Superdrum12 Snare Drums Tested!
You could really say this about anything, but it seems especially true in the world of drum set design: New or different ideas are often met with skepticism and mockery. Whether it’s a truly novel innovation, or a refined update to an old standard, each change usually elicits a chorus of “Why would I need that when mine is already the best, bro?” responses from the general public (read: the Internet).
Thankfully, that kind of attitude hasn’t stopped builders all around the world from trying to break the mold a little bit. This is especially true of the boutique market, where there seems to be a never-ending supply of updates, modifications, and inventions, ranging from the “Why didn’t someone think of that before?” practical, to the “What the eff is that?” bizarre. The subject of this review, Superdrum12, certainly falls closer to the former, although maybe not at first glance.
Why So Super?
The entire Superdrum12 line is built around a very simple concept – every drum the company makes has 12 lugs instead of the usual eight or ten. But, the company isn’t trying to attract new eyes and ears with gimmickry. Instead, it has thrown all its eggs into one very effective basket, because, at the end of the day, it’s pretty awesome.
“Hold on, now. How could adding extra lugs to my snare drum be awesome? More mass on the shell means less freedom of movement and less resonance, right?”
A valid point, and possibly the exact reason these drums sound so nice. We’ll get back to that, but for now, let’s take a quick look at the three drums we’ll be reviewing.
League Of Their Own
The good people at Superdrum12 shipped over three snare drums from the company’s current lineup, including 14" x 4" and 14" x 8" chrome over steel models, as well as a 14" x 6.5" brass. Right out of the box, the drums looked surprisingly unremarkable. That’s not to say they were aesthetically unappealing, but rather, that they were very plain in appearance.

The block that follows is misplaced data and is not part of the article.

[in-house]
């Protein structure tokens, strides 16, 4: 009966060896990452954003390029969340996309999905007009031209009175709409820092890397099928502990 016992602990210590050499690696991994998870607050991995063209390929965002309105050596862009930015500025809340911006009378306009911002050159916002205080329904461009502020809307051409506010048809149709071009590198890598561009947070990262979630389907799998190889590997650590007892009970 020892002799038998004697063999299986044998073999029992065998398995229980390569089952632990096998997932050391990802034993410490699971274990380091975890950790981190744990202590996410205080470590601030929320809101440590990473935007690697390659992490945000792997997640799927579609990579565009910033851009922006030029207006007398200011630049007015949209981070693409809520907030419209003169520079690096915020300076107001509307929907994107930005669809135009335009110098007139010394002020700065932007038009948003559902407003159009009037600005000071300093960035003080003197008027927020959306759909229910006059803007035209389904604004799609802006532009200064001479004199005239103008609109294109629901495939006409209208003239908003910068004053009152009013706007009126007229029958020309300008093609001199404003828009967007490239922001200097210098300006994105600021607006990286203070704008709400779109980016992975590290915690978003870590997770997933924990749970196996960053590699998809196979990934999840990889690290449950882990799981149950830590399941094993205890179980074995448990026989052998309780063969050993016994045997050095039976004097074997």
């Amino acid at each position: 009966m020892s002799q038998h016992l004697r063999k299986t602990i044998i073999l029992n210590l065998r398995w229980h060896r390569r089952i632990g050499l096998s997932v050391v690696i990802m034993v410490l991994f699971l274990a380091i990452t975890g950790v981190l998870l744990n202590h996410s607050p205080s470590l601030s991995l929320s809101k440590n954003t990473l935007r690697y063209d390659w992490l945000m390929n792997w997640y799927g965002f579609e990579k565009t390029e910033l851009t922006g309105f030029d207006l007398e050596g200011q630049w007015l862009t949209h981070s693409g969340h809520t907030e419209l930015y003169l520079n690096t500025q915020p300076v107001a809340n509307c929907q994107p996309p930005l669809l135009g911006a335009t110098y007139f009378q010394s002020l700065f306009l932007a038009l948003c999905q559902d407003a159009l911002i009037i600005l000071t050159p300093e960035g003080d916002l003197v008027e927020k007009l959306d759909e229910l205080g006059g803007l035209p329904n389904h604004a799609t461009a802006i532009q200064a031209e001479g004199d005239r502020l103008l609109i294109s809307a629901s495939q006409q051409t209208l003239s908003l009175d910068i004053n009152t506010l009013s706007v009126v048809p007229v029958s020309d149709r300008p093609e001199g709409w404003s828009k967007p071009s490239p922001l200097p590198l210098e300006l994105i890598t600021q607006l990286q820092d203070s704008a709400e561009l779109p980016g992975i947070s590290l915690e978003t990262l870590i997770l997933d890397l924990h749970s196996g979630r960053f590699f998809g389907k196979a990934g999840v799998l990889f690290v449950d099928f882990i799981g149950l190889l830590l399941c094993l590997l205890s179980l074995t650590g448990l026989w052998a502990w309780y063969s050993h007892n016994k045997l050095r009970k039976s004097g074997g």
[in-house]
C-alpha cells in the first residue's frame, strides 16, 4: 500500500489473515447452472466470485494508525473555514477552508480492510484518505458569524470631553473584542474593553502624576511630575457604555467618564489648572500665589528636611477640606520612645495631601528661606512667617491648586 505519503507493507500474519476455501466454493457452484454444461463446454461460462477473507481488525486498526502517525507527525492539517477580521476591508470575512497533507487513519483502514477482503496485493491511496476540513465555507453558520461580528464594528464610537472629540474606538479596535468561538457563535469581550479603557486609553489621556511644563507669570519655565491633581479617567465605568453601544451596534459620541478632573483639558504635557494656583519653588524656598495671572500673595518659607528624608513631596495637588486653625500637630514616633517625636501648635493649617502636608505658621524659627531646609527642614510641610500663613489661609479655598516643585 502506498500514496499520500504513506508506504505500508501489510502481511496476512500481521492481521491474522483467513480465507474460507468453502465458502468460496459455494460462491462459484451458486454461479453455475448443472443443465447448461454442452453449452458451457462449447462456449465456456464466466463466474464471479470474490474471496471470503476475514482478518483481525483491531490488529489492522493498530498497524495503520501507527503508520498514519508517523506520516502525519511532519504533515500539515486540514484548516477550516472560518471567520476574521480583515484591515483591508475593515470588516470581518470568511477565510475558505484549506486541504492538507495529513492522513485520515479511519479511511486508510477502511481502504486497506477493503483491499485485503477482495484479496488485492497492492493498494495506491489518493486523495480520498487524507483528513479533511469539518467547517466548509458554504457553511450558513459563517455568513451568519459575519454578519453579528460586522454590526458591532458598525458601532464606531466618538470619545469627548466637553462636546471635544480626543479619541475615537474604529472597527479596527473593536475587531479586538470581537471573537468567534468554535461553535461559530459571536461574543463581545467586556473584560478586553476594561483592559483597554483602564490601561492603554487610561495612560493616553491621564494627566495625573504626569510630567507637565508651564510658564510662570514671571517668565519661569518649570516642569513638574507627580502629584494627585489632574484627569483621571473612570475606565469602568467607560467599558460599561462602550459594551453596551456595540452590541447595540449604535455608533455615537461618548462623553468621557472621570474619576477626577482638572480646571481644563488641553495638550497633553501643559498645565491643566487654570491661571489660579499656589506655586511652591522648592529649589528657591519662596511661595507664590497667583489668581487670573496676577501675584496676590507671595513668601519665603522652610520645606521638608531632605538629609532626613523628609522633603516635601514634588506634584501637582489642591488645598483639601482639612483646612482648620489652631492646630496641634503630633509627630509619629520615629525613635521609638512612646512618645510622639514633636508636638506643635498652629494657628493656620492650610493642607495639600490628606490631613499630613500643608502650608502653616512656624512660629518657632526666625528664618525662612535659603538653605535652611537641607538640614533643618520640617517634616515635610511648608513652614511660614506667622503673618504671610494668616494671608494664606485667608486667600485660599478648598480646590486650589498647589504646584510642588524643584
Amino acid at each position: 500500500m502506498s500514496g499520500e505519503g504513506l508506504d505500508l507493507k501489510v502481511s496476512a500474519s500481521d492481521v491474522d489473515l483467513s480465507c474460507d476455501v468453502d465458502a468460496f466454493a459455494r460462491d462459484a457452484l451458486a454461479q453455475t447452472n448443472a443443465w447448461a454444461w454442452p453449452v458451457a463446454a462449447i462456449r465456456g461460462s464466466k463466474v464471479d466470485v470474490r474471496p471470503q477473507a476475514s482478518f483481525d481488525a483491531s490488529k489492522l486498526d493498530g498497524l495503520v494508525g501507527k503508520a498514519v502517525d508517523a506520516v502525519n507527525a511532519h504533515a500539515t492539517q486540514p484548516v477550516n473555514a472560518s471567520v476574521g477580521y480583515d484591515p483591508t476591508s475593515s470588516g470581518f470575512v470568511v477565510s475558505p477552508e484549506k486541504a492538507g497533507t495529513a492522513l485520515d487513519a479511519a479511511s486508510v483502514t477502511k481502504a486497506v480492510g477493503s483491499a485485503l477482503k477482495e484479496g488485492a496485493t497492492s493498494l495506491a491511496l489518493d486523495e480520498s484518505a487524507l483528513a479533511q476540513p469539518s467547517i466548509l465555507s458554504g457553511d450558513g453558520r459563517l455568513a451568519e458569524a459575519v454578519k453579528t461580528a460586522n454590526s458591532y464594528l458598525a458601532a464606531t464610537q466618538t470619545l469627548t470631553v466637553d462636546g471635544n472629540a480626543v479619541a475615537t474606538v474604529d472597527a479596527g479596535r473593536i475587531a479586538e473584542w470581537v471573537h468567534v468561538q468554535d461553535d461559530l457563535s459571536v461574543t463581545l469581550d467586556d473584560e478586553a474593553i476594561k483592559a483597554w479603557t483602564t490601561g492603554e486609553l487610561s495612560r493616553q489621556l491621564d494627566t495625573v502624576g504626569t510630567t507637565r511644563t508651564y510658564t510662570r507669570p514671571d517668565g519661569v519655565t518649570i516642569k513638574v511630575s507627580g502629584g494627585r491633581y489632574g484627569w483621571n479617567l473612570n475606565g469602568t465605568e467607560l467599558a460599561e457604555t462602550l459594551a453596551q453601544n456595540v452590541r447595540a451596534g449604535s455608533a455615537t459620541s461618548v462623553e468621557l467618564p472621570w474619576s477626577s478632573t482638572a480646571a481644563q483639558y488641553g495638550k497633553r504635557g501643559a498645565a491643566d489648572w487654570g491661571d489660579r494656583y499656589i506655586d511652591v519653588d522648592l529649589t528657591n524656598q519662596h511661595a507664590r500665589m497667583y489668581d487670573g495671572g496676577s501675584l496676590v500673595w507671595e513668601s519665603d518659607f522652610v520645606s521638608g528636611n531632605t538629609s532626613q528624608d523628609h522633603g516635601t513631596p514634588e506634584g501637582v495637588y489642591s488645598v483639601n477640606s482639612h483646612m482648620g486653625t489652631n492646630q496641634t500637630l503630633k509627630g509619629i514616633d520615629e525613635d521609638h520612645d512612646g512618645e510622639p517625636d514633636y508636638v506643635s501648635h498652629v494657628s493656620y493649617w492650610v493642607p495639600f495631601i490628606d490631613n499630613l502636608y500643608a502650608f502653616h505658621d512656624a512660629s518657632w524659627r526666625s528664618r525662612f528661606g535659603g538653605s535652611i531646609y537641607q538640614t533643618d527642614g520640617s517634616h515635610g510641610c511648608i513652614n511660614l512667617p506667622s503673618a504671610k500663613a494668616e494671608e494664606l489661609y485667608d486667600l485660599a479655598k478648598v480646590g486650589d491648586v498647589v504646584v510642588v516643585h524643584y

Each model used the same small rectangular lug, chrome parts, and simple, practical appointments. I know some drummers may want a little more visual flare from their set centerpiece, but I actually found this look refreshing. Superdrum12 isn’t trying to fool you with eye-popping looks. Instead, it’s totally focused on making the most effective 12-lug drum possible.
“So, if the looks aren’t doing the trick, how do they sound?”
Well, that’s where these guys shine. Superdrum12 founder, Dave “Bedrock” Bedrosian, told me that the unique sound of every snare the company makes comes from the extra tuning precision afforded by additional lugs. Many people will tell you that a ten-lug drum is more easily tunable than a similar eight-lug model. Makes sense, but I think there may be something else going on here.
I’d be willing to bet that some of that Superdrum12 sound comes from the extra weight on the shell. Because each of the snares I reviewed had a total of 24 lugs, it could be said that at least part of the snares’ character is a result of the impeded resonance mentioned above – but in a really good way.
Alright, that’s two paragraphs about the “Superdrum12 sound” with no mention of what the drums actually sound like. So, let’s break it down.
Steels So Good
Let me start by saying that, I love steel drums. That bright, cracking character with a little pinging wildness on the end always kills me. The steel snares I received from Superdrum12 were truly unique, however. Both drums had all the cutting presence I expected, but with an added warmth and focus that just baffled me.
Again, these were both highly polished, flat steel shells, but they didn’t have any of the unwieldy over- and under-tones that I expected. With the right tuning, I could bring a little of that sweet ring out to back up rimshots, but for the most part, these were suspiciously clean and controlled drums. They almost sounded as though they’d been very, very effectively muffled by a studio engineer – lively but microphone-ready.
Additionally, whereas most steel snares I’ve played in the past seem to almost hyperbolize the shell’s depth – deeper steel drums trend toward huge, booming cannons while shallower models usually pack even more ear-piercing crack than other shells of the same size – the chromed Superdrum12s both played a little more toward the middle.